An apparatus and a method are described for forming a sterile seal between two containers without the use of thermistors or thermocouples, timers or other instrumentation for controlling the amount and duration of heating or the degree of compressive force applied. The seal produces an internal membrane during formation which may be broken on command to permit fluid communication between the containers. A pair of mirror image jaws squeeze the containers toward one another in response to a predetermined mechanically applied force. Simultaneously, RF energy is transmitted across the jaws to heat the plastic material between the jaws. As such heating occurs, the plastic material will reach a natural melt/weld temperature as determined by the dipolar relationship of the plastic to the RF field. Thereupon, the plastic material will migrate laterally from between the jaws due to the compressive force applied by the jaws. Simultaneously, the RF energy in combination with the heat generated by the molten plastic will kill any microorganisms that may be present on the surfaces of the plastic material between the jaws. As the jaws translate toward one another, the impedance therebetween changes as a function of the quantity and the dielectric properties of the plastic material present. This change in impedance may or may not be sensed and controls the power of the RF energy transmitted and therefore controls the temperature and state of melt of the plastic and there is no need to sense these changes with other instrumentation. As the jaws come close to one another and the melting and sterility of the plastic material is achieved, the impedance sensed reaches a mismatch which will reduce the power of the RF energy transmitted. When the transmission of RF power is stopped, immediately thereafter the plastic will begin to cool and migration of plastic from between the jaws will cease. A thin wall barrier or membrane is left between the containers thereby preventing transfer of fluids between the containers. A liner or shield disposed in each container permits only the container walls adjacent one another to become fused with one another. By manipulating one or the other of the containers, the thin wall membrane formed therebetween can be ruptured to accommodate sterile fluid communication between the containers.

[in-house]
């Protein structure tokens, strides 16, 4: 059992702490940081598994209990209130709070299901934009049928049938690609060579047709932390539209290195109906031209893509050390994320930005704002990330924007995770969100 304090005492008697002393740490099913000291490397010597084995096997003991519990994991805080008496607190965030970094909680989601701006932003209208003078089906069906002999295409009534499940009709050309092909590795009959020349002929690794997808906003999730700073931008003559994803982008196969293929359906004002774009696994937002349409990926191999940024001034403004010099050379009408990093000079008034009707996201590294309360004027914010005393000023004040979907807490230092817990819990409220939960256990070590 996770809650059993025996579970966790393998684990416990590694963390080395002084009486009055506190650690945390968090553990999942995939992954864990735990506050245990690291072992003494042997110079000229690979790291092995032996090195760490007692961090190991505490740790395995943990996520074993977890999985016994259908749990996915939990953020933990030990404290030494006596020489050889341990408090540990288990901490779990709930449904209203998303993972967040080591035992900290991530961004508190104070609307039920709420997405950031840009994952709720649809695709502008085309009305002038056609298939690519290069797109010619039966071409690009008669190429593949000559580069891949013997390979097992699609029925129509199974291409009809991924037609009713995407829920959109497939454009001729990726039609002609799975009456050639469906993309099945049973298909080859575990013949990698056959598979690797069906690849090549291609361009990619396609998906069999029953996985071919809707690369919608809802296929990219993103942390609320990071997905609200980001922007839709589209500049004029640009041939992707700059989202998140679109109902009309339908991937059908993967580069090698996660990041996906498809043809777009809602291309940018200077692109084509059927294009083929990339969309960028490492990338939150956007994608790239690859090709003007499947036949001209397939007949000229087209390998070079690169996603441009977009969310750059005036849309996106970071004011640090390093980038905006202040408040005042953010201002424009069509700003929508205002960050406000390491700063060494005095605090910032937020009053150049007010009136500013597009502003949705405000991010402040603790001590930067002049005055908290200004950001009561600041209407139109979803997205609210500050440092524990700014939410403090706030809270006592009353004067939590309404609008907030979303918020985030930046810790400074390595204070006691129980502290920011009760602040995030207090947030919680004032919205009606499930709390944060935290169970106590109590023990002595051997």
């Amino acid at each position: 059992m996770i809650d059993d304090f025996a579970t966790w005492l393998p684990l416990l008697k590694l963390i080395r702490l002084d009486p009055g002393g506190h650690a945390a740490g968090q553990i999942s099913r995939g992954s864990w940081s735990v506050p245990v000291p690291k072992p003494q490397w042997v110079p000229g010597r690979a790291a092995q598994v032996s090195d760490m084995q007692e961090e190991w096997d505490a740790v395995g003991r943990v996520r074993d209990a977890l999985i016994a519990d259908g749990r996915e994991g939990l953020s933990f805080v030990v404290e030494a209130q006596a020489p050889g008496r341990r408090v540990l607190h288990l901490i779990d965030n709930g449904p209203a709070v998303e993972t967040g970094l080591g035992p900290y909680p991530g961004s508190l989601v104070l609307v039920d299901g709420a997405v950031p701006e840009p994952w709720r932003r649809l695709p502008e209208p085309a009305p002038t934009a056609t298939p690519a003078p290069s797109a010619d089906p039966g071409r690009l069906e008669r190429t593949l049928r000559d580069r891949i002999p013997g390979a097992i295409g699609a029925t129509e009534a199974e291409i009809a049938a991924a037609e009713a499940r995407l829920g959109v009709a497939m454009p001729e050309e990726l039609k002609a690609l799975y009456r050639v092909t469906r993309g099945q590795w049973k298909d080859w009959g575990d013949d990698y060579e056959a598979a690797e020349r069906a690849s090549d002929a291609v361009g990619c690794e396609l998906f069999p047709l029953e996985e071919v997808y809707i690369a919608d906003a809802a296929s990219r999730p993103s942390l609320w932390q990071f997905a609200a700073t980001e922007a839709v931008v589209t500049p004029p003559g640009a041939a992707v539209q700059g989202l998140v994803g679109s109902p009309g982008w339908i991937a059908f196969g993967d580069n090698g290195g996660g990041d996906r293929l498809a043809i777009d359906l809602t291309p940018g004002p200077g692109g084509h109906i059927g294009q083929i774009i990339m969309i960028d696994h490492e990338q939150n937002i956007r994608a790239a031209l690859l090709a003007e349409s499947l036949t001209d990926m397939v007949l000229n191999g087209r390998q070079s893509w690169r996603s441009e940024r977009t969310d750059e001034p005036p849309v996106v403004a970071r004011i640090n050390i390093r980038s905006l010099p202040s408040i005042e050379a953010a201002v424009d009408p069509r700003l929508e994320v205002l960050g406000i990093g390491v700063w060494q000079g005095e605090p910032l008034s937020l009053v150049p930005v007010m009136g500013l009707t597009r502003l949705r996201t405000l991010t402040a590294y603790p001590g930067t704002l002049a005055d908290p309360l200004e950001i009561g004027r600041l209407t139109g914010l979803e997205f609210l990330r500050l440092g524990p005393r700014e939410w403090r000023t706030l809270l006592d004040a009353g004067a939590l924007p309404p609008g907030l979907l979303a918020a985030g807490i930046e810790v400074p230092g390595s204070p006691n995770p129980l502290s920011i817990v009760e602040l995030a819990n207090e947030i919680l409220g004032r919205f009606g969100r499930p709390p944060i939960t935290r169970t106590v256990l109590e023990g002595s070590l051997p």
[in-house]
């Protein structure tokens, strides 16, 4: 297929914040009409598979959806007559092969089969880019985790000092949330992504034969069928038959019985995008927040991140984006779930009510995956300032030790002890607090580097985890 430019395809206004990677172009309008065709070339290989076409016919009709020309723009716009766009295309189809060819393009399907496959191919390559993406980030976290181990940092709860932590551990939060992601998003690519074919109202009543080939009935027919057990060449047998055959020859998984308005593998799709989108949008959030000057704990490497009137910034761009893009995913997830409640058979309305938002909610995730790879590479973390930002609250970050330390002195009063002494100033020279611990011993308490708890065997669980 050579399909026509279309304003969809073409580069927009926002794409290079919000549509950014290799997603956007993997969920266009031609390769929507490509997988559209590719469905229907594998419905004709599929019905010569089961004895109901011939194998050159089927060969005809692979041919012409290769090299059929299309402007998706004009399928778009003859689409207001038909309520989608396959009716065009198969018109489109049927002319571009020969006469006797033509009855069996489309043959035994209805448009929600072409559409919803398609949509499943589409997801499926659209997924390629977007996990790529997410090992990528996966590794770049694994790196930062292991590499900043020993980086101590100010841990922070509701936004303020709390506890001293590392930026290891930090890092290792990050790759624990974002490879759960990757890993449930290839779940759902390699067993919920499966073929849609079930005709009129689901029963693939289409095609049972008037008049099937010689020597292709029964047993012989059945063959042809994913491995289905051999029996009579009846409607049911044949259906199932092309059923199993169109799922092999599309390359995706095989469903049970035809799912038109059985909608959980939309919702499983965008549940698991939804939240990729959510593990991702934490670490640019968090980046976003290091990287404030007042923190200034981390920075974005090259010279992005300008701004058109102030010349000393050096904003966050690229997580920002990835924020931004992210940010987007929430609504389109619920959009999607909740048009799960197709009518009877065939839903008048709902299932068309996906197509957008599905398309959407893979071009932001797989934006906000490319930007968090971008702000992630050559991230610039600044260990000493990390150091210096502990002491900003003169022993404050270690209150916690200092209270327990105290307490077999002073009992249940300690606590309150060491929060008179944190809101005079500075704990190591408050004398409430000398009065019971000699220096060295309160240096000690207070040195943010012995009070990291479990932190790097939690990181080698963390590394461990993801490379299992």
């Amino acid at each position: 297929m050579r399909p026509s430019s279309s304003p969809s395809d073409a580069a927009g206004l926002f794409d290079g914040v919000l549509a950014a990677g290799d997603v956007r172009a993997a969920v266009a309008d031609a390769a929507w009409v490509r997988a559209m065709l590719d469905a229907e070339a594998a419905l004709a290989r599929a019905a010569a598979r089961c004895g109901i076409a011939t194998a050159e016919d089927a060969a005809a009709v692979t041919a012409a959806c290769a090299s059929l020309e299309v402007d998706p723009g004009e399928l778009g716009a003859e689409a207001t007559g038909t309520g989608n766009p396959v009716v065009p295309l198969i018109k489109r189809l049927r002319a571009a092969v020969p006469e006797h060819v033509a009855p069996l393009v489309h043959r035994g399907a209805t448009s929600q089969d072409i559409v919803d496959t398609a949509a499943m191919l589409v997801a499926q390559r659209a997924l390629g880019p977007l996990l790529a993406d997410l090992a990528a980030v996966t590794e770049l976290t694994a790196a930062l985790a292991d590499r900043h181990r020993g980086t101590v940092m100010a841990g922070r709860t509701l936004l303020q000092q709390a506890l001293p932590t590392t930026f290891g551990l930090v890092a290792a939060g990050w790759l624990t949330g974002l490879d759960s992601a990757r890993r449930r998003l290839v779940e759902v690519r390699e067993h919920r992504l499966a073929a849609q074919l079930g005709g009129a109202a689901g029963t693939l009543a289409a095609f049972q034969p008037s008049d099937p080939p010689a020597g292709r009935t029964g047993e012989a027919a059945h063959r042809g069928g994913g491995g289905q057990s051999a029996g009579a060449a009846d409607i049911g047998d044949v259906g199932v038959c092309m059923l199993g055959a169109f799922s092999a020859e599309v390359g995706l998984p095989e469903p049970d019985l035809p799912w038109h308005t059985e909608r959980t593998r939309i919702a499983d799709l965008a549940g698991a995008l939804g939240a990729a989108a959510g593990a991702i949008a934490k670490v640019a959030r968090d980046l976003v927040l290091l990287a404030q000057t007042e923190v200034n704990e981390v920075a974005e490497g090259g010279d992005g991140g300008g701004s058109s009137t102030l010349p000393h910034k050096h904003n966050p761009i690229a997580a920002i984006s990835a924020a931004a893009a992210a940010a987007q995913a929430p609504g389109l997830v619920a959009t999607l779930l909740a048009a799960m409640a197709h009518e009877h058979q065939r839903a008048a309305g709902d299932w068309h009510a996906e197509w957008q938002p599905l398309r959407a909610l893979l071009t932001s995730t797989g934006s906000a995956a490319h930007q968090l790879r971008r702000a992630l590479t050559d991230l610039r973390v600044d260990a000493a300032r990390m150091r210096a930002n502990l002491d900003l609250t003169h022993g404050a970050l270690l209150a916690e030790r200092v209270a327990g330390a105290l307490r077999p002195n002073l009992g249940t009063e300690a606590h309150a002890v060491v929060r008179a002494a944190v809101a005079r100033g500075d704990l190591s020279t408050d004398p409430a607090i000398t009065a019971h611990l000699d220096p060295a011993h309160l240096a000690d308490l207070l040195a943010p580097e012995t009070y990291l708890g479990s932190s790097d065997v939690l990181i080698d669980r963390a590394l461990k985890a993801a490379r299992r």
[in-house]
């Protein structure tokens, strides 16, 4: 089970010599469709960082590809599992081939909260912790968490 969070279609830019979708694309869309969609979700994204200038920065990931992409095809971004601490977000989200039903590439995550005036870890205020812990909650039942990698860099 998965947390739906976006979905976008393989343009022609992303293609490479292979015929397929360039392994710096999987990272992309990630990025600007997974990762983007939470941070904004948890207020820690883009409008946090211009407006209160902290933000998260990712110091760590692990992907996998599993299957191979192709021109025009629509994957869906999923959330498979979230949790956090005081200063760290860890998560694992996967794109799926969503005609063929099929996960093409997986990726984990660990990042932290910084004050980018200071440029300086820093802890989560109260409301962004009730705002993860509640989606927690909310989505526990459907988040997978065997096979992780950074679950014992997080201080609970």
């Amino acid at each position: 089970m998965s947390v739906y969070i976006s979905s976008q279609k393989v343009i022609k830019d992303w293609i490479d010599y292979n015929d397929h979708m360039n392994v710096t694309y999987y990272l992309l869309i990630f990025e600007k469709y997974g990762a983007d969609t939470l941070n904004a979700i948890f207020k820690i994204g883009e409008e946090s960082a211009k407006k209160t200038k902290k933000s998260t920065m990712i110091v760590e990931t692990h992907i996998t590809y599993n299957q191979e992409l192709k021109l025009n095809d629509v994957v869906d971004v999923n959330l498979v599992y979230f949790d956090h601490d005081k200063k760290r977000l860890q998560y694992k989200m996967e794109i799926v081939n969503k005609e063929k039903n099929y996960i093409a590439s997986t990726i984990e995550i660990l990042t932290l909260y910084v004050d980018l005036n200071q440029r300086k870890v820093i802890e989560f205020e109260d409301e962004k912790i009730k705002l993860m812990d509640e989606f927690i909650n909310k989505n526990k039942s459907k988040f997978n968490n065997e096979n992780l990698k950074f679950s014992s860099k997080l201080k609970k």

It is therefore a primary object of the present invention to provide apparatus and a method for aseptic interconnection for fluid flow between interconnected containers.
Another object of the present invention is to provide apparatus and a method for using RF energy to sterilize and weld plastic containers to one another to establish fluid flow therebetween without use of ancillary instrumentation to control and regulate the sterilization and welding processes.
Another object of the present invention is to provide a sterile interconnection which, on command, will establish fluid communication between two plastic containers.
Still another object of the present invention is to provide a sterile membrane between two containers that is rupturable on command to permit fluid communication therebetween.
Yet another object of the present invention is to sterilize with RF energy the surfaces of plastic containers to be interconnected with a sterile interconnection.
A further object of the present invention is to provide a rupturable sterile barrier between the interior of two plastic fluid containing devices.
A still further object of the present invention is to provide a shape for a thin walled barrier between two plastic containers that permits a predeterminable configuration of rupture of the barrier at will.
A yet further object of the present invention is to provide an hourglass shaped thin walled rupturable sterile membrane interconnecting the interior of two plastic containers.
These and other objects of the present invention will become apparent to those skilled in the art as the description thereof proceeds.
The present invention will be described with greater specificity and clarity with reference to the following drawings, in which:
FIG. 1 illustrates the electric, pneumatic, and mechanical apparatus for forming a sterile interconnection between plastic containers;
FIG. 2 illustrates a circuit for generating RF energy to heat the plastic and the application of such energy through the related pneumatically operated jaws;
FIG. 3A illustrates the pneumatically operated jaws;
FIGS. 3B, 3C, and 3D illustrate three views of a typical jaw;
FIGS. 4A and 4B illustrate top and side cross-sectional views of a typical plastic bag;
FIG. 4C illustrates a typical set of bags prior to forming an interconnection therebetween;
FIGS. 5A and 5B illustrate top and side cross-sectional views of an elongated plastic bag;
FIG. 5C illustrates positioning of a pair of elongated plastic bags prior to forming the interconnection therebetween;
FIG. 6A illustrates compression of a pair of bags intermediate a pair of jaws (electrodes) and FIG. 6B illustrates a top view of the superimposed pair of bags;